- The emissions intensity was 2.7, which was lower than the global average emission intensity (3.3).
- Feed contributed to the most GHG emissions.
- All of the provinces with more GHG emissions are coastal provinces or inland provinces with more rivers and lakes.
- The regional GDP had a significant positive effect on the GHG emissions in each province.
Caption: Provincial spatial pattern of greenhouse gas (GHG) emissions from aquaculture in China (excluding Hong Kong, Taiwan and Macau).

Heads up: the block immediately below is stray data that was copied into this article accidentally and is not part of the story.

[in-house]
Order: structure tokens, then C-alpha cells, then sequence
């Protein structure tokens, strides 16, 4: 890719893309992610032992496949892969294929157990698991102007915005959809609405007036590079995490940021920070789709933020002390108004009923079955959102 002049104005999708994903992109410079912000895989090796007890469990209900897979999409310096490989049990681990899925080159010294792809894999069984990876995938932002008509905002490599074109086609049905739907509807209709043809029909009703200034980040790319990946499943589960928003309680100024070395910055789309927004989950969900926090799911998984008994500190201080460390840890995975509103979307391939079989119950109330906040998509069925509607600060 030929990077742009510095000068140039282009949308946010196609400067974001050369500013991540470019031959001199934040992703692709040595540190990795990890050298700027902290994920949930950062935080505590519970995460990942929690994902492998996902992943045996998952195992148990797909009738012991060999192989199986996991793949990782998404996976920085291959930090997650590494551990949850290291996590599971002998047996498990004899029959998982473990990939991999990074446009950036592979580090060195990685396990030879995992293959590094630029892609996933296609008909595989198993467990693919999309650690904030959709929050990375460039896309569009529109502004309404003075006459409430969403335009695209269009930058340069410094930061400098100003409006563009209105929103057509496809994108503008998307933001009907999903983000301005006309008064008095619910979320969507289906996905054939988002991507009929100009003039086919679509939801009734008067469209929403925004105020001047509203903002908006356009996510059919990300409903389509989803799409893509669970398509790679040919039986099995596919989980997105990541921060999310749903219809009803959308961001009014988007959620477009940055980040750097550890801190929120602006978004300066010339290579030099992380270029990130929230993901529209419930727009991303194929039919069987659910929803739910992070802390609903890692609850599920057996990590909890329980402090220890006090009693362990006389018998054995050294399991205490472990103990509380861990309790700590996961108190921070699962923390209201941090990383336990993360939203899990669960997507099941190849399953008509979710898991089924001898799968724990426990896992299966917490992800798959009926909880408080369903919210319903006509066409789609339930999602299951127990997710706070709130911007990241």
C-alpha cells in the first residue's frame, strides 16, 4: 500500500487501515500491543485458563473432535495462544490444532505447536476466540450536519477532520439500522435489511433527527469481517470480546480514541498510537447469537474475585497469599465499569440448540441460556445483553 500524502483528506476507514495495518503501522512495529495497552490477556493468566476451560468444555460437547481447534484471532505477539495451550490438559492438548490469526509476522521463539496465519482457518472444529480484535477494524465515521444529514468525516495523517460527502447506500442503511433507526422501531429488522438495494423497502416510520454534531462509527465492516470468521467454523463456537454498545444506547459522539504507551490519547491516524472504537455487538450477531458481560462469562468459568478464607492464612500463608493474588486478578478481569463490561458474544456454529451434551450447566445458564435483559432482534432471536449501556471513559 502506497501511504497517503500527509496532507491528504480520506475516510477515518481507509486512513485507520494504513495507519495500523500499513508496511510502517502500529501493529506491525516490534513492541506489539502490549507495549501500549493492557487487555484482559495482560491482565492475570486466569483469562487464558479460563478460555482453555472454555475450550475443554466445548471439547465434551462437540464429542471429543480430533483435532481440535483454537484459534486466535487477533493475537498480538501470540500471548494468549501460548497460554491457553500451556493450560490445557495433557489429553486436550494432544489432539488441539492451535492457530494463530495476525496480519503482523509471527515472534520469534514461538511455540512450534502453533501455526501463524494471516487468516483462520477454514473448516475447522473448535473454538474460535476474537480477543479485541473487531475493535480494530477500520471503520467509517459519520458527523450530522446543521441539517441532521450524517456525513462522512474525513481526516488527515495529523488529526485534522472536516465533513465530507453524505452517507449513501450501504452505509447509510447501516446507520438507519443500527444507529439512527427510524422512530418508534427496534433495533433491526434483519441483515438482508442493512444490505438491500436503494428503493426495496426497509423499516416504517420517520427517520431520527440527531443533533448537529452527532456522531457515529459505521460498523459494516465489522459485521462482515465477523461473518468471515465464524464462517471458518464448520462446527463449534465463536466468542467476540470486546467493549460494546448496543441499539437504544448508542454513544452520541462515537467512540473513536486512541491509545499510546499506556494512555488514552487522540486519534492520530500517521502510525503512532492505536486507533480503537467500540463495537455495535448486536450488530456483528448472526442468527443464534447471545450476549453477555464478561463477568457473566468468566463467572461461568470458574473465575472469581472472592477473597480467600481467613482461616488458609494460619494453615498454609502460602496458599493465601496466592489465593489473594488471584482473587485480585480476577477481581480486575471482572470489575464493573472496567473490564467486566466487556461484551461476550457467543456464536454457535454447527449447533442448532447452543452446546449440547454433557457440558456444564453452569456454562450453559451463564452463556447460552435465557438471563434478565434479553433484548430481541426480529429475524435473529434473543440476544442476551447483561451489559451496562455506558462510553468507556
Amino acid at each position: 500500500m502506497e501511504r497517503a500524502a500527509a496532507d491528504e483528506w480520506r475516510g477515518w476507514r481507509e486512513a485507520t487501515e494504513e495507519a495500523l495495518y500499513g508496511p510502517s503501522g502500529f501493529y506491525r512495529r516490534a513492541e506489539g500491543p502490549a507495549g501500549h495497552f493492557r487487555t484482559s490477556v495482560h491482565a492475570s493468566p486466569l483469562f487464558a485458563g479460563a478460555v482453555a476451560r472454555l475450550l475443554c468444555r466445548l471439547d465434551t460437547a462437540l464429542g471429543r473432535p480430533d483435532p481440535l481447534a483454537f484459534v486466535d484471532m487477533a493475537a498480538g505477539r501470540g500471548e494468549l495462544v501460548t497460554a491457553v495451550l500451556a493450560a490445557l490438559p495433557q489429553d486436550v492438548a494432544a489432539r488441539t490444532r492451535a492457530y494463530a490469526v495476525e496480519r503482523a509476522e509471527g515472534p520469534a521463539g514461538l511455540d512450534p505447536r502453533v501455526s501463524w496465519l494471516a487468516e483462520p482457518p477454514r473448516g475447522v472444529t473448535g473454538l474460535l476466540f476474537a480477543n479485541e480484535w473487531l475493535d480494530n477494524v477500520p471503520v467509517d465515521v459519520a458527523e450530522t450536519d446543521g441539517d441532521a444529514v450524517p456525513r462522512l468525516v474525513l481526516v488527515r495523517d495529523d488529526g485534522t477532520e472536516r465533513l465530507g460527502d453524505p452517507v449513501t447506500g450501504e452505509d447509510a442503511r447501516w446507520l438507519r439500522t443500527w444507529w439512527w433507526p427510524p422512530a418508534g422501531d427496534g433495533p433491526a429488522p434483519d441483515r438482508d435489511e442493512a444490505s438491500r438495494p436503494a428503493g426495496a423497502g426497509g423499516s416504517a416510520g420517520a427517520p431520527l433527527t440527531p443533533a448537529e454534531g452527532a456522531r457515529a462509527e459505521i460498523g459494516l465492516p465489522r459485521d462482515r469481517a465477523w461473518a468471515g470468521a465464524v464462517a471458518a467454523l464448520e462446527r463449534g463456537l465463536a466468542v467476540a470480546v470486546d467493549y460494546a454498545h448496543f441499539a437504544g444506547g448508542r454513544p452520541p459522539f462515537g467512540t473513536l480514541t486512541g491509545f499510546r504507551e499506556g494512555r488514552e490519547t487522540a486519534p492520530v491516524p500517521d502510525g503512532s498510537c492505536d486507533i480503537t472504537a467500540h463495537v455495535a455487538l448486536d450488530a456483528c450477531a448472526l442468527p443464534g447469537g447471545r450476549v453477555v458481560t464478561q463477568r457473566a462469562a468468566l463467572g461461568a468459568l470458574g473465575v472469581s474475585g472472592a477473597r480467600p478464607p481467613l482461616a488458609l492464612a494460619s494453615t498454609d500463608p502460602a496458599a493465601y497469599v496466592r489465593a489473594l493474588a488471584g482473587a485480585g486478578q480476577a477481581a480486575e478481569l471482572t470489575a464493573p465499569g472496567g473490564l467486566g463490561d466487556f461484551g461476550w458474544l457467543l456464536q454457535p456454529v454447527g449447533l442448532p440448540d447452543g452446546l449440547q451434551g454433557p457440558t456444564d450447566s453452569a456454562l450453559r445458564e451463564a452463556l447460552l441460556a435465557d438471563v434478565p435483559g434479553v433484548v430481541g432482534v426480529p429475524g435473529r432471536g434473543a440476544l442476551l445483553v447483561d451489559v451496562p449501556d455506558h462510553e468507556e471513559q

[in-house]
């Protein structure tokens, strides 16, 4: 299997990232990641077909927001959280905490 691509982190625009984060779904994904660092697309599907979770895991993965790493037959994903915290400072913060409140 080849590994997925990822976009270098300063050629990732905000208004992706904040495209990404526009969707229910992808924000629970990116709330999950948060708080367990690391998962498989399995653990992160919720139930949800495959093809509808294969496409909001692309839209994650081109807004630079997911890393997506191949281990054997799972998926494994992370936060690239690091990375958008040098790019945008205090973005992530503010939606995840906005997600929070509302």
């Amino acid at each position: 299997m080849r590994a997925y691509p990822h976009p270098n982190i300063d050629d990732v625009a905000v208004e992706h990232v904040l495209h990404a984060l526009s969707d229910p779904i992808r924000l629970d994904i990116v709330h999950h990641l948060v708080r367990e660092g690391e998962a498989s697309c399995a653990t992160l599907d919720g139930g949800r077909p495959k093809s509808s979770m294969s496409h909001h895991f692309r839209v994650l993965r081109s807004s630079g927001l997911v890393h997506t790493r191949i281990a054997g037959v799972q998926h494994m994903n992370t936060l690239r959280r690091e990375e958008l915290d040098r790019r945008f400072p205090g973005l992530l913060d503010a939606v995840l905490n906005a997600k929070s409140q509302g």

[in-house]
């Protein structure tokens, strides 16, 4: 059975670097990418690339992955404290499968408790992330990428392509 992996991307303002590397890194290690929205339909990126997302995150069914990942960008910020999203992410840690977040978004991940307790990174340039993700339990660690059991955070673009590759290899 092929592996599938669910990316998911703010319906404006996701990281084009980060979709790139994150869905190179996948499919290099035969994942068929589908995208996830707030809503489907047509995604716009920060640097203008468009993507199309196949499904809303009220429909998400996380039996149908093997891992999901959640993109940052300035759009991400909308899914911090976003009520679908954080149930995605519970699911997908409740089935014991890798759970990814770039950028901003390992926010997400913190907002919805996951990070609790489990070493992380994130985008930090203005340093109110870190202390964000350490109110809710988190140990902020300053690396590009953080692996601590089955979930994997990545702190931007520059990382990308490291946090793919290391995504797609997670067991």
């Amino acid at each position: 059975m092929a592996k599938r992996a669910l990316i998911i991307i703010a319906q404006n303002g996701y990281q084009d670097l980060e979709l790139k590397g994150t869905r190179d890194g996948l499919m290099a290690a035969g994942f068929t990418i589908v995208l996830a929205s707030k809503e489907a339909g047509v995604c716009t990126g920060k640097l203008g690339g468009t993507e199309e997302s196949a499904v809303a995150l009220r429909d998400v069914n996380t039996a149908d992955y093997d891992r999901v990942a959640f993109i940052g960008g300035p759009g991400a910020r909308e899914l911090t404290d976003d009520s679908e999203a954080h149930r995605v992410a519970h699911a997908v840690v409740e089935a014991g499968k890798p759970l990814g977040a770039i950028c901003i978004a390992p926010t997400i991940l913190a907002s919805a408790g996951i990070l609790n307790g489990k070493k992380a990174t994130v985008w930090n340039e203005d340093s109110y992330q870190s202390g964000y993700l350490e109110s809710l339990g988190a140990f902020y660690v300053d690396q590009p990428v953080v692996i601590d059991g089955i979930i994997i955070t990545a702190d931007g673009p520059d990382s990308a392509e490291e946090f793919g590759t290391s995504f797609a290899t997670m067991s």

Aquaculture and mariculture are becoming an increasingly important source of food supply food in many countries and regions. However, with the expansion of aquaculture and mariculture comes increasing emissions of greenhouse gases (GHG) which contribute to global warming and climate change. China leads the world in aquaculture and mariculture production, but there are no studies that systematically assess China's overall carbon footprint from these industries. This study quantified GHG emissions from aquaculture and mariculture by four source phases (feed, energy use, nitrous oxide and fertilizers), and then analyzed the carbon footprint of each of these phases for GHG production of nine major species groups over the past ten years to show the spatial distribution of GHG emissions from aquaculture and mariculture in China. Our results showed that the production of feed materials contributed most to the GHG emissions and found that crop energy use, crop land use changes (LUC), fertilizer production, crop nitrous oxide production and rice methane production were the main sources of feed emissions. The total GHG emissions of the nine species groups were 112 Mt (109 kg) CO2e, the nine species accounting for approximately 86% of aquaculture and mariculture production. GHG emissions of cyprinids had the highest contribution at 47%. Spatial analysis based on our study showed Guangdong, Hubei, Jiangsu and Shandong had the highest GHG emissions of all the provinces in this study, and they accounted for approximately 46% of all emissions. The regional Gross Domestic Product (GDP) was significantly positively correlated with GHG emissions in every province, with a correlation coefficient higher than 0.6. Our results showed for the first time the relationship between the relative production by species composition and spatial distribution of GHG emissions from aquaculture and mariculture in China. Our findings provide the scientific basis for reduction of GHG emissions within a broader context of expanding aquaculture in the future.